Capacity building in Africa via technology-driven research in algebraic and arithmetic geometry

Lead Research Organisation: University of Oxford
Department Name: Mathematical Institute

Abstract

Our proposed project aims to build mathematics research capacity on the African continent by establishing deep, meaningful collaborations between UK mathematicians and emerging Sub-Saharan African scientists and their research groups to tackle a range of problems arising in technological challenges relevant to the African development context. Our approach to these problems will involve the toolkit of abstract mathematics. Our objective is to build up expertise among African partners and their research groups in using theoretical approaches to attack applied problems.

Our capacity building programme is focused around collaborative research in applied algebraic and arithmetic geometry. This is a fast-developing area that aims to apply the sophisticated tools of abstract geometry to the study of systems of polynomial equations arising in applications. The specific research objectives we will tackle come from the areas of power flows, systems biology, robotics and cryptography. All these lines of inquiry can address specific challenges arising in development-related contexts. Controlling and understanding power flow in electrical networks leads to improvements in the robustness and hence the reliability of an electrical system without having to resort to expensive precautionary over-engineering. A better theoretical understanding of signalling pathways connected to specific diseases enables more efficient experimental design, with a high potential for applications in an African context. Theoretical progress in robotics leads to suggestions for better practical design of specific kinematical constructions, that can then be tested in emerging local robotics labs. Cryptography, including more sophisticated versions such as elliptic curve cryptography, allows for efficient protocols for information security, and is widely used in the banking sector including mobile money transfers, an industry in which Africa is a world leader.

On the UK side, our capacity building research programme will be led by a group of Investigators with a track record in high-level research in the fields of algebraic and arithmetic geometry and their applications, and experience of research development in an international context. On the African side, we will work with a core group of African Partners, emerging leaders already known to us and active in research in the fields of algebra and algebraic and arithmetic geometry. We will recruit further African participants via open calls to join our capacity building research programme.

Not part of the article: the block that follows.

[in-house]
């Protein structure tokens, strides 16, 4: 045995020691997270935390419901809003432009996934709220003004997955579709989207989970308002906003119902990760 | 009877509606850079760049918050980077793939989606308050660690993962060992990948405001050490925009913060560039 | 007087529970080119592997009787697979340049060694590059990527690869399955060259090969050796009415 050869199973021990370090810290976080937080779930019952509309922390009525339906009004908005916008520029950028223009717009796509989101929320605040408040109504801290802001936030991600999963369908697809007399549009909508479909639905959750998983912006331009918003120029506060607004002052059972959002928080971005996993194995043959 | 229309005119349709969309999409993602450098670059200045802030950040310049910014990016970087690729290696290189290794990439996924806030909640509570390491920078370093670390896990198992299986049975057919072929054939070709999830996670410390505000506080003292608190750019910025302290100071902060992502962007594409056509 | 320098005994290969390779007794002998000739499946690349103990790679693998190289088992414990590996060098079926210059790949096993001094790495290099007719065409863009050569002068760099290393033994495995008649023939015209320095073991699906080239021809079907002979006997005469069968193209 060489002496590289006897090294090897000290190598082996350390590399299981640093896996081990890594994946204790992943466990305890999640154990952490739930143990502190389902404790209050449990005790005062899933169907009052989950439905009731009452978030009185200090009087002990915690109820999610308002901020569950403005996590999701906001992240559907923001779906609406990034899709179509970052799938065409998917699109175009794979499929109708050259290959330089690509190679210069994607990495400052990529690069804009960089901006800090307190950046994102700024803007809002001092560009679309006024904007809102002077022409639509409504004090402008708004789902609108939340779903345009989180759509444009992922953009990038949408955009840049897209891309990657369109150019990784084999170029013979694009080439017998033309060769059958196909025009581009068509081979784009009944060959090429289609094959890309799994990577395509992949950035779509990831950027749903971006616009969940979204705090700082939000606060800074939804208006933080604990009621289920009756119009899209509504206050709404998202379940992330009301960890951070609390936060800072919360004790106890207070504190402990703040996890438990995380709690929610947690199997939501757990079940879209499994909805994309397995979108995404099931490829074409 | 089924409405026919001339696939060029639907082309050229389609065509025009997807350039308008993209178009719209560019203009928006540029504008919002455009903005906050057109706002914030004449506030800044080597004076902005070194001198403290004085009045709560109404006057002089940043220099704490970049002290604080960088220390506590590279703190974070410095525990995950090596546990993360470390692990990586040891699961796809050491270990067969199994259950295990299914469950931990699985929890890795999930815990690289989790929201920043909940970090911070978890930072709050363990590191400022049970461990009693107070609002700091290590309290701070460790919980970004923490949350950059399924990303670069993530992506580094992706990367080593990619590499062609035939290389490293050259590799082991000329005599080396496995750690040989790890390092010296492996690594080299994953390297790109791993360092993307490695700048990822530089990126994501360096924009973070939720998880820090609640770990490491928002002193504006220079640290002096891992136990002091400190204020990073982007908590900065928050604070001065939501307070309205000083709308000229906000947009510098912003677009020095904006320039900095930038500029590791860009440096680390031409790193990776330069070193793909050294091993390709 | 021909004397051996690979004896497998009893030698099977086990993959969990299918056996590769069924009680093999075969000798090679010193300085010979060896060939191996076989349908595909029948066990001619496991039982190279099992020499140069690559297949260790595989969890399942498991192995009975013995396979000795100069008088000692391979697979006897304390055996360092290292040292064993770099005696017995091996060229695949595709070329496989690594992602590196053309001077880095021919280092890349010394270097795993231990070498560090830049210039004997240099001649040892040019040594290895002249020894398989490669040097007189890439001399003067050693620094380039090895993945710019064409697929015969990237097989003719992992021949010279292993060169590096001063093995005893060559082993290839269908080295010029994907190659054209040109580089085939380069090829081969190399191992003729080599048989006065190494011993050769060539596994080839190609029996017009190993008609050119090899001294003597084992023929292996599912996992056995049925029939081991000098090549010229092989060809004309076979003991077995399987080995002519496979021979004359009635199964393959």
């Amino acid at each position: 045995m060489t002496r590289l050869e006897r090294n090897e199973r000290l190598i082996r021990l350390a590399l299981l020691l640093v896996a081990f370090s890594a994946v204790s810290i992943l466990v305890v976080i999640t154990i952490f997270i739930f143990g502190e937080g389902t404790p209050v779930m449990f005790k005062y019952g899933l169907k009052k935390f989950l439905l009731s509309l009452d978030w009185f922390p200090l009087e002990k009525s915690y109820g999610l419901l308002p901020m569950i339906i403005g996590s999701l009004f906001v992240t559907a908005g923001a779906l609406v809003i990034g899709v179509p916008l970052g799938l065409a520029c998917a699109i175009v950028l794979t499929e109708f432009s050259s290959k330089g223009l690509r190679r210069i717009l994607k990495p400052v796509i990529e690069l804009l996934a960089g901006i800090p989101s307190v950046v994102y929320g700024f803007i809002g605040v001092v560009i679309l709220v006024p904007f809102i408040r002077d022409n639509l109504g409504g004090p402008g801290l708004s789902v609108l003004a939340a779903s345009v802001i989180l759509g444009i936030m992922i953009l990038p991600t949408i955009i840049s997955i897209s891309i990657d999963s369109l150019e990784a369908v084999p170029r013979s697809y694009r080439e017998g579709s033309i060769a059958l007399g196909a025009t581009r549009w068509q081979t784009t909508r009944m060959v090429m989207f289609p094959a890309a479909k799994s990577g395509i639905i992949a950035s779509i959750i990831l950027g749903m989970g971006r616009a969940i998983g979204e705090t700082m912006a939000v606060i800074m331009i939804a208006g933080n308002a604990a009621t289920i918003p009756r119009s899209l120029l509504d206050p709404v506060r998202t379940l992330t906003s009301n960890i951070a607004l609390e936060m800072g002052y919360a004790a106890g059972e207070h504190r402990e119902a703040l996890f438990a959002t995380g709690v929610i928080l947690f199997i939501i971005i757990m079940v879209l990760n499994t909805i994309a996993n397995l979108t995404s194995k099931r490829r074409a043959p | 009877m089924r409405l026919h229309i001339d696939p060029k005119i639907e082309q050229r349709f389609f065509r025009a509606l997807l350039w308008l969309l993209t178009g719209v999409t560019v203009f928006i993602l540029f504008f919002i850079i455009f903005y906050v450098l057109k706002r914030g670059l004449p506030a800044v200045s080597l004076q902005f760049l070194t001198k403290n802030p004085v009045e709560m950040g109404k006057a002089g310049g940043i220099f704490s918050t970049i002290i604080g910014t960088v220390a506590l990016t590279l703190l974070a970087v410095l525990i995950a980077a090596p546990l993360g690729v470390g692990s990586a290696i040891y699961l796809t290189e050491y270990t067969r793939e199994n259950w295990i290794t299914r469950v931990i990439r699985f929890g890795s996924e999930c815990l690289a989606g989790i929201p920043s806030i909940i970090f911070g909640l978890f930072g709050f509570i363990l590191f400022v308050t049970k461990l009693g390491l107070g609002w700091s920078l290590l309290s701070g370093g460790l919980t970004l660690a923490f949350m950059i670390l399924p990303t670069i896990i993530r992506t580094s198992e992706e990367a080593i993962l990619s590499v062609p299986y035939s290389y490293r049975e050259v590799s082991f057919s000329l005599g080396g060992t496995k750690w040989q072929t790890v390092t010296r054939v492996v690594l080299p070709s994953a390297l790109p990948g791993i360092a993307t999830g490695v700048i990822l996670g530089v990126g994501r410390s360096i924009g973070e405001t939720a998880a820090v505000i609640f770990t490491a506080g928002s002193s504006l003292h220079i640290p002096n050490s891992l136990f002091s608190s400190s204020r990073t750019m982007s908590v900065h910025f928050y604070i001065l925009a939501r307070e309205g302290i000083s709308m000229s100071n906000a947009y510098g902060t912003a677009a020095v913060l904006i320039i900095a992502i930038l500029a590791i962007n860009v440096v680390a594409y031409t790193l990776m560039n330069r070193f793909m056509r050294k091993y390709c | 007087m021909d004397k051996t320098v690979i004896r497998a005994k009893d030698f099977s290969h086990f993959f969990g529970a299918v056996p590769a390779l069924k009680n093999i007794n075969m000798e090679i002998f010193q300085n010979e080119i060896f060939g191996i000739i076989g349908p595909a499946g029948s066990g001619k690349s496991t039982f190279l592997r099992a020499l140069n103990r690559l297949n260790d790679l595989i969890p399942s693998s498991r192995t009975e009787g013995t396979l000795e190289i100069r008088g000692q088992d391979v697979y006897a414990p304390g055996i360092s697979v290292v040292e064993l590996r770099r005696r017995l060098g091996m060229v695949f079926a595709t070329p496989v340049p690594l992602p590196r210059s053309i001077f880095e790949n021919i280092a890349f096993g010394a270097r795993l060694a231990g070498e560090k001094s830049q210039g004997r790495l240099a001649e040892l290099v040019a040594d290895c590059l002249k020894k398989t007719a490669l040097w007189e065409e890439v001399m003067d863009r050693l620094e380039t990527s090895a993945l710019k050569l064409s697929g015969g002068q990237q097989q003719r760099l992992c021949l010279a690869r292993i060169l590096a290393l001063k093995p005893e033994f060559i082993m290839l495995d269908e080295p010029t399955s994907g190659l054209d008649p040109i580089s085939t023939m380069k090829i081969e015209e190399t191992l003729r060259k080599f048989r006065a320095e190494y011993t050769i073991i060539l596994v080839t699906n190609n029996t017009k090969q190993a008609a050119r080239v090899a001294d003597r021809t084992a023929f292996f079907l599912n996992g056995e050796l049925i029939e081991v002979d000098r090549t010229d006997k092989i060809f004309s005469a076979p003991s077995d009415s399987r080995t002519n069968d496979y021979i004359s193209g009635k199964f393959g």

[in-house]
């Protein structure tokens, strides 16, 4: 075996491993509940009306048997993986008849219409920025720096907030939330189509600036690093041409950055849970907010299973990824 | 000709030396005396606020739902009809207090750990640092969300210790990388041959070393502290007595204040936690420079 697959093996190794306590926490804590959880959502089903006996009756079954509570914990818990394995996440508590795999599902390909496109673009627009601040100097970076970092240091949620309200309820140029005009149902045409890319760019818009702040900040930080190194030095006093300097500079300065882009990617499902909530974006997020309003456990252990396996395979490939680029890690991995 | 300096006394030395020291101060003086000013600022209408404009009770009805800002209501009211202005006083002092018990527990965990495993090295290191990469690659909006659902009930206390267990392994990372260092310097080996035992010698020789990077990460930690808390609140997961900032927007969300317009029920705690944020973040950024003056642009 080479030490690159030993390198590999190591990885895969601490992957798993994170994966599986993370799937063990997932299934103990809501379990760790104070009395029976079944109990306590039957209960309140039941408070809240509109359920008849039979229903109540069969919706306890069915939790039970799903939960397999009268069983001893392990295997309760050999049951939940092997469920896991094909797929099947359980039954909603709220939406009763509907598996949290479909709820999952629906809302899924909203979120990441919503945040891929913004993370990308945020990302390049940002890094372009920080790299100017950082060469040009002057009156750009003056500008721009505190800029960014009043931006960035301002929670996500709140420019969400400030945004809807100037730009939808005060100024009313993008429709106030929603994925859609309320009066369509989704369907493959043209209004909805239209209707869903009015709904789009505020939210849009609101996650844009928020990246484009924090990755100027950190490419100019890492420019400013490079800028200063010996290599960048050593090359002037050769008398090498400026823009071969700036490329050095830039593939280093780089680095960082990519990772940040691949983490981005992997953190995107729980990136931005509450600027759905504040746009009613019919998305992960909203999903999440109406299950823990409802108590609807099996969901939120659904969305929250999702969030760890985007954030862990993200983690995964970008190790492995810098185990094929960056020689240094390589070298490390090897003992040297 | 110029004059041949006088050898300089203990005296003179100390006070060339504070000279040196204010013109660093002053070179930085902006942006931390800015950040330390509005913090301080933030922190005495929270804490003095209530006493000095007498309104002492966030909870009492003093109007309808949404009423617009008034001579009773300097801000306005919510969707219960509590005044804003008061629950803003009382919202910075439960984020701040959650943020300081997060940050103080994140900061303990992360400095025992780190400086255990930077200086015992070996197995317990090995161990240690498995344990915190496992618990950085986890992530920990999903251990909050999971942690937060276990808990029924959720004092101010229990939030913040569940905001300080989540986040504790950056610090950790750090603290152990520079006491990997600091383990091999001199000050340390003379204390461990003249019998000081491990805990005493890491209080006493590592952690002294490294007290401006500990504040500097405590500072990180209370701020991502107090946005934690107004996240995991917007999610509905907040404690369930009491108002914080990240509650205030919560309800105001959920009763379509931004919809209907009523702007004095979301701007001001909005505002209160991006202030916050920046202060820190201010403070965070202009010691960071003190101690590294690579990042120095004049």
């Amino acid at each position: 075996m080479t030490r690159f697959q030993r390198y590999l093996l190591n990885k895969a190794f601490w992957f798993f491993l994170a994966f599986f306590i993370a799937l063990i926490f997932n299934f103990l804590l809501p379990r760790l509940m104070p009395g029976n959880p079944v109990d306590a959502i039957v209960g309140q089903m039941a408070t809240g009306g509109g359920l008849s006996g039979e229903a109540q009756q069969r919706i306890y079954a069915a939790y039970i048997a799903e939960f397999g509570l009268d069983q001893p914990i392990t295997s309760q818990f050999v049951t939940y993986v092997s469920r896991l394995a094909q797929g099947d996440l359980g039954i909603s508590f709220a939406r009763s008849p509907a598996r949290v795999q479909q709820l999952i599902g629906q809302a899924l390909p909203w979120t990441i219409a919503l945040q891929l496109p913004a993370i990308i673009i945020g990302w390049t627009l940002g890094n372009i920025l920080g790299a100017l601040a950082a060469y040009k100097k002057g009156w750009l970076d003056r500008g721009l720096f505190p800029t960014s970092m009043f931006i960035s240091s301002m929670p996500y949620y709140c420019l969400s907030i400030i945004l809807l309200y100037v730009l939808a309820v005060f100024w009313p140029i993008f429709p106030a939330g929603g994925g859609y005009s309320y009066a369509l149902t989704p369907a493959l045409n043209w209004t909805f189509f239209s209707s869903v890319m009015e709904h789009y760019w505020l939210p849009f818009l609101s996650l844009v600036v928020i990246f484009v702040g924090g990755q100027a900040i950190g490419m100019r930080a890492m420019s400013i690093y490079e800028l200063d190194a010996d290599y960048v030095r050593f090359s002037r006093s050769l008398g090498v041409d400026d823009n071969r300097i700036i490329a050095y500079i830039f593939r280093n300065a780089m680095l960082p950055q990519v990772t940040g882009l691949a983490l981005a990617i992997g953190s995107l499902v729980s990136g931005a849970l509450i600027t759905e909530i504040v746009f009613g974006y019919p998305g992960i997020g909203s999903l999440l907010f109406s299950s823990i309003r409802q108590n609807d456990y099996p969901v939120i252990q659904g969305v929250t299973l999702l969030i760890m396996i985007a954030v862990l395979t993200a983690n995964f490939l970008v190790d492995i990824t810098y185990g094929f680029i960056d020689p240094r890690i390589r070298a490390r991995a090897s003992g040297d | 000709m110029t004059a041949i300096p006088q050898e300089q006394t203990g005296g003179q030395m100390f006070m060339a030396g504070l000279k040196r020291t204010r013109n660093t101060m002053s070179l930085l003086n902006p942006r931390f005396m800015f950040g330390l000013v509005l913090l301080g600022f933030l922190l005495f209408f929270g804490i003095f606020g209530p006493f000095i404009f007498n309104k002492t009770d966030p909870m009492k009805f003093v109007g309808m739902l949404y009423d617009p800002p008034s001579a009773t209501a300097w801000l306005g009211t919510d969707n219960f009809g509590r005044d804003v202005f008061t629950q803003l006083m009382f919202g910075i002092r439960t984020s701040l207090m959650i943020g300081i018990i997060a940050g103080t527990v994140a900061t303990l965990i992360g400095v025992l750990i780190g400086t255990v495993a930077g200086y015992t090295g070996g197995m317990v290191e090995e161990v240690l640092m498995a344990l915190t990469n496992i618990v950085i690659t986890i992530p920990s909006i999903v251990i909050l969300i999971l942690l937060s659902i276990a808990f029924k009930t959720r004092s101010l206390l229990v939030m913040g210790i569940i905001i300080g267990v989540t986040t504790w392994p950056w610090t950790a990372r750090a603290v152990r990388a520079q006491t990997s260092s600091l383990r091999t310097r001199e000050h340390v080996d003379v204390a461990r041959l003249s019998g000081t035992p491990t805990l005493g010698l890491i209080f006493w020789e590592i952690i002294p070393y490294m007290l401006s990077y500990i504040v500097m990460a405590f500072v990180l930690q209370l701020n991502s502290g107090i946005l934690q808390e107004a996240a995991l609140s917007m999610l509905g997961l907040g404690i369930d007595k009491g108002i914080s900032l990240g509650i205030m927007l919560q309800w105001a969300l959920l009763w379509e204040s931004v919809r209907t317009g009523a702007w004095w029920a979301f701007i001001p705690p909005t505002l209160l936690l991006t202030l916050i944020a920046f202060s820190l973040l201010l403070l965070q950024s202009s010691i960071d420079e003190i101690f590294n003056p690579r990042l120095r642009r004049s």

Our proposed project will consist of two phases. In the first phase of the project, two intensive, 10-day workshops will be held in East and West Africa, respectively. In the second phase of the project, we will host about African scientists in the UK for visits to the UK, whereas Investigators will visit African partner departments.

Our capacity building programme will allow African mathematicians to find the time and focus to embark on research in specific development-related areas, which are mostly novel for them. Via the impact on their research groups, this will lead to a sustainable increase in local expertise in these lines of inquiry. We will thus build crucial research capacity able to tackle challenges relevant in the context of development.

Planned Impact

Our project will build research capacity via a collaborative research programme between UK and African scientists and their groups, to work on questions arising from specific developmental challenges related to power flows, systems biology, robotics and cryptography. Our African partners and their research groups will also gain crucial expertise in the use of computer algebra packages in applied research, as well as the coordination of joint research projects and workshops.

The project will allow our collaborators, often under a lot of pressure in their home departments, to focus on research, including the acquiring of new research skills, during the workshops and academic visits. The resulting joint publications will enhance the career prospects of our collaborators, allowing them to move into more senior academic positions. They will also be able to offer applied projects to Masters and PhD students in their own departments, leading to a long-term and sustainable increase in research capacity in these areas.

We will aim to build links to local companies working in specific sectors related to our research objectives during the project. Our long-term goal is to build up a community of young mathematical scientists on the African continent who contribute to the local science base by engaging with technologically relevant projects with industrial partners.

Our project will allow members of the UK algebraic geometry community to engage in collaborative research addressing international development challenges, in the context of specific research objectives. Via the participation of younger researchers (PhD students and postdocs) in our workshops, and via UK-based research groups meeting the African visitors, the next generation of UK mathematicians will also get a taste of this work, making them aware of the global development landscape.

Publications

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